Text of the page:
The last shot from this particular evening is one of those that presented a dilemma as to which street it belongs. It was taken on the junction of Queen Street and Cheapside; I was standing on Queen Street but the image shows more of Cheapside. Not quite realising at the time how long Queen Street was, I made the executive decision that there were possibly more photographic opportunities on Cheapside, and therefore I would count this as Queen Street.

A couple of days later I left early for work, got the tube to Bank and tackled a few more of the alleys and streets off Cornhill. First was Cowper's Court of which there is not too much to say. 

Turning left here and a bit further along Birchin Lane is Castle Court a lovely little alley, where at number 3 stands the George and Vulture Inn; Chaucer and Dick Whittington are said to have frequented, and Charles Dickens may well have done as it is referred to in the Pickwick Papers.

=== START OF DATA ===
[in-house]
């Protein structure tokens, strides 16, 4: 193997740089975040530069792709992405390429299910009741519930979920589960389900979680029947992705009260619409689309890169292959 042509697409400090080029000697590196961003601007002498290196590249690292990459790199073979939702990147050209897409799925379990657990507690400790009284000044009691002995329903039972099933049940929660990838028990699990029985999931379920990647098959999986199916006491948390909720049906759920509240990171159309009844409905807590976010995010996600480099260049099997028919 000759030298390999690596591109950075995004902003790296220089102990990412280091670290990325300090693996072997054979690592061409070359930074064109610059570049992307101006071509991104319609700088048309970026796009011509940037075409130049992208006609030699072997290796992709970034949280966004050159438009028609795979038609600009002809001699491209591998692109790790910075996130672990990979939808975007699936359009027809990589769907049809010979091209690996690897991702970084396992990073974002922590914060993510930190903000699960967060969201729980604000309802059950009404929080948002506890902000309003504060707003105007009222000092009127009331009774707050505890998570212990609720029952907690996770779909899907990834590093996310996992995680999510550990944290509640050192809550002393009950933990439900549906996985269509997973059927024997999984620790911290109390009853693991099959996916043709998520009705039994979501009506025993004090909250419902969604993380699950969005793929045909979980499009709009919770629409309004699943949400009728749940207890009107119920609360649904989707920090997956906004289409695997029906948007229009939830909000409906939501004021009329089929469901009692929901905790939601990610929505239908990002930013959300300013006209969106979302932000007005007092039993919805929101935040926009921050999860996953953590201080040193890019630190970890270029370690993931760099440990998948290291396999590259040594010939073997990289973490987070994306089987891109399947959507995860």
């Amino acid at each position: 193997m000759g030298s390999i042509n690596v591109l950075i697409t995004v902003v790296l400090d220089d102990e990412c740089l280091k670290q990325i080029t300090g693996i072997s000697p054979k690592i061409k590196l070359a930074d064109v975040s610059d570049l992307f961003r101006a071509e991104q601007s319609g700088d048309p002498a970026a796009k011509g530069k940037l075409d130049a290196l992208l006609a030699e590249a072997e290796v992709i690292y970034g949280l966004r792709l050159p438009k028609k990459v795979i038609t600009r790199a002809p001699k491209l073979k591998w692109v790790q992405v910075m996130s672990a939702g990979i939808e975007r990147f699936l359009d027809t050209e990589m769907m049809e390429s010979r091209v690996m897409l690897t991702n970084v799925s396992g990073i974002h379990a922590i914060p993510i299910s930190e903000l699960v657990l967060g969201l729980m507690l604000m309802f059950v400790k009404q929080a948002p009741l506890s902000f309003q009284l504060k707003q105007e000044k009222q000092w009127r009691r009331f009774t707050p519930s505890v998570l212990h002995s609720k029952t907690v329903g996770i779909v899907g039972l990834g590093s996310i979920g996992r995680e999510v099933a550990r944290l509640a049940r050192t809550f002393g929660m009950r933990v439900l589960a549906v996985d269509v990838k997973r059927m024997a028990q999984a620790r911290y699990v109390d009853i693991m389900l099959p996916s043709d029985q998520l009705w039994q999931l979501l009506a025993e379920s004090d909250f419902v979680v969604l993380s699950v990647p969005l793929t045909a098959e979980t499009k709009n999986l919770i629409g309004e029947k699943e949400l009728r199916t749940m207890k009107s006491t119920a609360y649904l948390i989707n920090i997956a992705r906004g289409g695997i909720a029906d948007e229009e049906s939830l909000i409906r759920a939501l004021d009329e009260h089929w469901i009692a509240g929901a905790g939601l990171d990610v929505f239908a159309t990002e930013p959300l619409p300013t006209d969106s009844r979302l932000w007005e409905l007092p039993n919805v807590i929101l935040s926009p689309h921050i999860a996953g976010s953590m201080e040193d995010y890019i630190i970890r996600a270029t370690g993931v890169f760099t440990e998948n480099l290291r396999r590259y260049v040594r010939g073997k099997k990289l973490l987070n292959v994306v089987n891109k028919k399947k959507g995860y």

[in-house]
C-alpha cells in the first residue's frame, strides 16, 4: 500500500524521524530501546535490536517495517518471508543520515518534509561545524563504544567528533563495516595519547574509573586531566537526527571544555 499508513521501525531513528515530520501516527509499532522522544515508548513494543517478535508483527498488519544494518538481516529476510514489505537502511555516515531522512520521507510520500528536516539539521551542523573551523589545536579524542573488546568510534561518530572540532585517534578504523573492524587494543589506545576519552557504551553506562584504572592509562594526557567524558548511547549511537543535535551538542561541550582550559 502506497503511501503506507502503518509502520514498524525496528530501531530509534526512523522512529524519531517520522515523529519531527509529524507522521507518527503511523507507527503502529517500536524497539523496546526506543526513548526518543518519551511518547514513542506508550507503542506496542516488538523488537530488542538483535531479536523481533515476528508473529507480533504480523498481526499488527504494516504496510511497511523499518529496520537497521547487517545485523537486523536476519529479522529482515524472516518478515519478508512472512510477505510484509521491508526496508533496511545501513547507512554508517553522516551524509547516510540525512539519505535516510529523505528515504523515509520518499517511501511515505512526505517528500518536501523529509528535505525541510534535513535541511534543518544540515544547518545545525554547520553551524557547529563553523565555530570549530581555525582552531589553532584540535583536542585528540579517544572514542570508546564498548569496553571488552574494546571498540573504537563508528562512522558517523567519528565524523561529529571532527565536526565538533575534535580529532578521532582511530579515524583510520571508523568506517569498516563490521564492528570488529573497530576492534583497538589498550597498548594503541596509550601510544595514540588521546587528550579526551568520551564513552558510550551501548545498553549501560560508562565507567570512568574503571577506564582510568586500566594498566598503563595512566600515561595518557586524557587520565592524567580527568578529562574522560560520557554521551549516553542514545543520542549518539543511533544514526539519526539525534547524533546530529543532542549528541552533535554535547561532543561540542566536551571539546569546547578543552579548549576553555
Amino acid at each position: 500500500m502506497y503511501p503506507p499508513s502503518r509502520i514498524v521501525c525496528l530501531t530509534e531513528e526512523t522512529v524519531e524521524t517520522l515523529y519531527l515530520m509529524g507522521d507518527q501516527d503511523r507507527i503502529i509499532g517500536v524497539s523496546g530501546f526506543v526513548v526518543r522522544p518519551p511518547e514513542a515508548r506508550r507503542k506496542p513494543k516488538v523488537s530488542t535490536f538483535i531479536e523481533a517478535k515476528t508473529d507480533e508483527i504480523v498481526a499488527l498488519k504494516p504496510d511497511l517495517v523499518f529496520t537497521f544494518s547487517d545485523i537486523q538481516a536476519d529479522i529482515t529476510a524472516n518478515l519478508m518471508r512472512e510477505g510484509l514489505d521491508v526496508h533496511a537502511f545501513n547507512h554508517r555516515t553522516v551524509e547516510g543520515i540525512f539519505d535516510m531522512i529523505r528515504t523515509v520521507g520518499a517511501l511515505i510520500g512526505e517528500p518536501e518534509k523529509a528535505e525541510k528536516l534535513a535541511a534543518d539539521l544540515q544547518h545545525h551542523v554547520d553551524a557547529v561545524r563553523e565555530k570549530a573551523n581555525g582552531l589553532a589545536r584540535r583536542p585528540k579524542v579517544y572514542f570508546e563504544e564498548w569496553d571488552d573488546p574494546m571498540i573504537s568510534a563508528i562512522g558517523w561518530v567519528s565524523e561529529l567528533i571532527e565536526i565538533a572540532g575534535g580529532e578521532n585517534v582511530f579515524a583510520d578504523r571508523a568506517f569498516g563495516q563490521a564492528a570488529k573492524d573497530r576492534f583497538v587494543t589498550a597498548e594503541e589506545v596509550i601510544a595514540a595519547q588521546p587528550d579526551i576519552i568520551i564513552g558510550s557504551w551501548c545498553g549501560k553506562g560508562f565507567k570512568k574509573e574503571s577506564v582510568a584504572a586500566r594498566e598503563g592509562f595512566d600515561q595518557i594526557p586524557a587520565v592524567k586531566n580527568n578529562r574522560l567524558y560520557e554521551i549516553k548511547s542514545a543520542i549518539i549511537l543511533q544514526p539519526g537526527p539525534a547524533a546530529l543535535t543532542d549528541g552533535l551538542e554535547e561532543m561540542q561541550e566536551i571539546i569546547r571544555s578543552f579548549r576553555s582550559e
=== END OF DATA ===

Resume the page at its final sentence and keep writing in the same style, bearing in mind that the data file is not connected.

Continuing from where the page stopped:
One of the streets connecting Cornhill with Threadneedle Street is Royal Exchange Buildings. It is a pedestrianised street at the rear of the Royal Exchange. The image below shows one of the twenty or so BT telephone boxes from around the country that were painted green in 2013 to commemorate sixty years since the Samaritans were formed.

A bit further up Cornhill is Sun Court, a small courtyard, most of which fits in the image below.

On another evening after work I managed to photograph a few more streets before heading home. The image below is of Poultry, which later turns into the much longer Cheapside. The image shows No.1 Poultry in the background mentioned earlier in this post.

A bit further along from here and on the right is Old Jewry, named after Jewish immigrants who populated the area after encouragement from William the Conqueror.

As mentioned above Poultry turns into Cheapside, a much longer street. The image below was take outside some shops fairly close to St. Paul's Cathedral.

And that is my final image of this post and also of October, which means I am almost  (but not quite) up to date with my blogging. Below is the updated progress map.

More Randomness

As the title suggest these images will come from various locations from a few different outings, First up is St. Mary at Hill. The street is named after the church situated here, which was founded in the 12th Century.